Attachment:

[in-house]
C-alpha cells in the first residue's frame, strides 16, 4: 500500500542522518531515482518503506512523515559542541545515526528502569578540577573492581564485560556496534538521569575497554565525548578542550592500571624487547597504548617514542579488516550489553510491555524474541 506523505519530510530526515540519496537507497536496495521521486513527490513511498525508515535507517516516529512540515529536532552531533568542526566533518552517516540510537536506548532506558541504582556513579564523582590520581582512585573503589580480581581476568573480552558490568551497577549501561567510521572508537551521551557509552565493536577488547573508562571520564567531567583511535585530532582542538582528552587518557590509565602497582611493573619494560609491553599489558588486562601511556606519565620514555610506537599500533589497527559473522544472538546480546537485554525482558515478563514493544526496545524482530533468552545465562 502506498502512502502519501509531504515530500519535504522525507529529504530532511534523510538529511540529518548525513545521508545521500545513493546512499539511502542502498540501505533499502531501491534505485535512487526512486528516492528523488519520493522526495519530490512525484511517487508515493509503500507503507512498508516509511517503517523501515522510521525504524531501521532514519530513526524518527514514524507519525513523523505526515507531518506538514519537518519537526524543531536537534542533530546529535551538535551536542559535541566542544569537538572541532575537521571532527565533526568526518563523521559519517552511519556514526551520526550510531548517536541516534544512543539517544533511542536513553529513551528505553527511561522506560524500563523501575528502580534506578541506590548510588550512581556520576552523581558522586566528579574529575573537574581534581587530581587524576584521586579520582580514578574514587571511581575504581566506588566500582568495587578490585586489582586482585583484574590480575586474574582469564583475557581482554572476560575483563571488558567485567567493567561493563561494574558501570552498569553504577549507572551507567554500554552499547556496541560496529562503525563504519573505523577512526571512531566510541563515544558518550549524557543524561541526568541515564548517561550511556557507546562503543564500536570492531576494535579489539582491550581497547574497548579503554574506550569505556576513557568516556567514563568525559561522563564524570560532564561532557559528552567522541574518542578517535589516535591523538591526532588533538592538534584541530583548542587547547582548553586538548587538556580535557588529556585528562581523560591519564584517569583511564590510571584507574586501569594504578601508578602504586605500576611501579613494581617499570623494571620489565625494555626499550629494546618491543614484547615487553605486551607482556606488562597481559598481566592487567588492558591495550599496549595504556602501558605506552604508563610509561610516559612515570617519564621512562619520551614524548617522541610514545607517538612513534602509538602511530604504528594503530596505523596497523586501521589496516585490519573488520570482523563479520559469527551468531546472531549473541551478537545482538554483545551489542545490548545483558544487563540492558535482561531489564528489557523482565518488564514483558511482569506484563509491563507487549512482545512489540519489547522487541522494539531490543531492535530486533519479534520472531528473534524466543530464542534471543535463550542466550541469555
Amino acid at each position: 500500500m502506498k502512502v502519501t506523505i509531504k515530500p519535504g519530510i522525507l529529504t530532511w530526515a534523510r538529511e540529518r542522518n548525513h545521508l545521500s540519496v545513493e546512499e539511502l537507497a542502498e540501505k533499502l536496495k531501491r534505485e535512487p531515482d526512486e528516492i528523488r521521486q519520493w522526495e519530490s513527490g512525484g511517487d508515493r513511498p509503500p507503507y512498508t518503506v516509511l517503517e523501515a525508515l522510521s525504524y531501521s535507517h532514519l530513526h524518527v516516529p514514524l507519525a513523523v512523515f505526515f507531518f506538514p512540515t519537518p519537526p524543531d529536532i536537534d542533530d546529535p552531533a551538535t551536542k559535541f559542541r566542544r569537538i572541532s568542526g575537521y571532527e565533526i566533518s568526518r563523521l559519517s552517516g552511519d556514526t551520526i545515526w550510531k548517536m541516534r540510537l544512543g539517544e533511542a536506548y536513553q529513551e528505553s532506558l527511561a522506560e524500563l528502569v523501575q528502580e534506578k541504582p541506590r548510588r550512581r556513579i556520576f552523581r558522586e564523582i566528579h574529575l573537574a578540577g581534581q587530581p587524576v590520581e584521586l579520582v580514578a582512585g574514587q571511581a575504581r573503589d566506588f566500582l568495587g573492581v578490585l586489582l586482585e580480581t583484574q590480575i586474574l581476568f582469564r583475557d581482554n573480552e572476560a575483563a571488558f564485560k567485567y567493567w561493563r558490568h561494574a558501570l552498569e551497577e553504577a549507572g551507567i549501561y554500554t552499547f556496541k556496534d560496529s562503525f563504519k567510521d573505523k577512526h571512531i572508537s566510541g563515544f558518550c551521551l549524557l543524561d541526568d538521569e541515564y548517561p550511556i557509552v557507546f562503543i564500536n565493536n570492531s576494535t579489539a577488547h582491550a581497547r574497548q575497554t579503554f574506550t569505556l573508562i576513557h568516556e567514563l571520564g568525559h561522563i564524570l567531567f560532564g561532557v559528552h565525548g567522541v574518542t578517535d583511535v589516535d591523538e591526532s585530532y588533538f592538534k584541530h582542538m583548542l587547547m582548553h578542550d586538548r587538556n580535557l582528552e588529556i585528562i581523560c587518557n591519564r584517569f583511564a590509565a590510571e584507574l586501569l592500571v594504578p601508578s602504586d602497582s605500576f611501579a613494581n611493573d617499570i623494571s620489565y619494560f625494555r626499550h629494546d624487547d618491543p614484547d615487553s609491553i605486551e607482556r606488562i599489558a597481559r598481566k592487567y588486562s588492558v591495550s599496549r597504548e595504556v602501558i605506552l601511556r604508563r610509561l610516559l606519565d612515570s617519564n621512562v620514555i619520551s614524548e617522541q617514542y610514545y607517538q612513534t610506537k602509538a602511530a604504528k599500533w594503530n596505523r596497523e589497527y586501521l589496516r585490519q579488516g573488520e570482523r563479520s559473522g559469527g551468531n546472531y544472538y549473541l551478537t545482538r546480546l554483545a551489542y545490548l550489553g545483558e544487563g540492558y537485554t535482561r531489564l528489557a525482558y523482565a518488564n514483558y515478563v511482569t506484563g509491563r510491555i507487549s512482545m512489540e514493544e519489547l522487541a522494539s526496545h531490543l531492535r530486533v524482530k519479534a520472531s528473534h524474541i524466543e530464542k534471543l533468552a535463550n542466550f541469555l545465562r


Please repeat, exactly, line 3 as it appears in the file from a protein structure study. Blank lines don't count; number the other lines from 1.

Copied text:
Amino acid at each position: 500500500m502506498k502512502v502519501t506523505i509531504k515530500p519535504g519530510i522525507l529529504t530532511w530526515a534523510r538529511e540529518r542522518n548525513h545521508l545521500s540519496v545513493e546512499e539511502l537507497a542502498e540501505k533499502l536496495k531501491r534505485e535512487p531515482d526512486e528516492i528523488r521521486q519520493w522526495e519530490s513527490g512525484g511517487d508515493r513511498p509503500p507503507y512498508t518503506v516509511l517503517e523501515a525508515l522510521s525504524y531501521s535507517h532514519l530513526h524518527v516516529p514514524l507519525a513523523v512523515f505526515f507531518f506538514p512540515t519537518p519537526p524543531d529536532i536537534d542533530d546529535p552531533a551538535t551536542k559535541f559542541r566542544r569537538i572541532s568542526g575537521y571532527e565533526i566533518s568526518r563523521l559519517s552517516g552511519d556514526t551520526i545515526w550510531k548517536m541516534r540510537l544512543g539517544e533511542a536506548y536513553q529513551e528505553s532506558l527511561a522506560e524500563l528502569v523501575q528502580e534506578k541504582p541506590r548510588r550512581r556513579i556520576f552523581r558522586e564523582i566528579h574529575l573537574a578540577g581534581q587530581p587524576v590520581e584521586l579520582v580514578a582512585g574514587q571511581a575504581r573503589d566506588f566500582l568495587g573492581v578490585l586489582l586482585e580480581t583484574q590480575i586474574l581476568f582469564r583475557d581482554n573480552e572476560a575483563a571488558f564485560k567485567y567493567w561493563r558490568h561494574a558501570l552498569e551497577e553504577a549507572g551507567i549501561y554500554t552499547f556496541k556496534d560496529s562503525f563504519k567510521d573505523k577512526h571512531i572508537s566510541g563515544f558518550c551521551l549524557l543524561d541526568d538521569e541515564y548517561p550511556i557509552v557507546f562503543i564500536n565493536n570492531s576494535t579489539a577488547h582491550a581497547r574497548q575497554t579503554f574506550t569505556l573508562i576513557h568516556e567514563l571520564g568525559h561522563i564524570l567531567f560532564g561532557v559528552h565525548g567522541v574518542t578517535d583511535v589516535d591523538e591526532s585530532y588533538f592538534k584541530h582542538m583548542l587547547m582548553h578542550d586538548r587538556n580535557l582528552e588529556i585528562i581523560c587518557n591519564r584517569f583511564a590509565a590510571e584507574l586501569l592500571v594504578p601508578s602504586d602497582s605500576f611501579a613494581n611493573d617499570i623494571s620489565y619494560f625494555r626499550h629494546d624487547d618491543p614484547d615487553s609491553i605486551e607482556r606488562i599489558a597481559r598481566k592487567y588486562s588492558v591495550s599496549r597504548e595504556v602501558i605506552l601511556r604508563r610509561l610516559l606519565d612515570s617519564n621512562v620514555i619520551s614524548e617522541q617514542y610514545y607517538q612513534t610506537k602509538a602511530a604504528k599500533w594503530n596505523r596497523e589497527y586501521l589496516r585490519q579488516g573488520e570482523r563479520s559473522g559469527g551468531n546472531y544472538y549473541l551478537t545482538r546480546l554483545a551489542y545490548l550489553g545483558e544487563g540492558y537485554t535482561r531489564l528489557a525482558y523482565a518488564n514483558y515478563v511482569t506484563g509491563r510491555i507487549s512482545m512489540e514493544e519489547l522487541a522494539s526496545h531490543l531492535r530486533v524482530k519479534a520472531s528473534h524474541i524466543e530464542k534471543l533468552a535463550n542466550f541469555l545465562r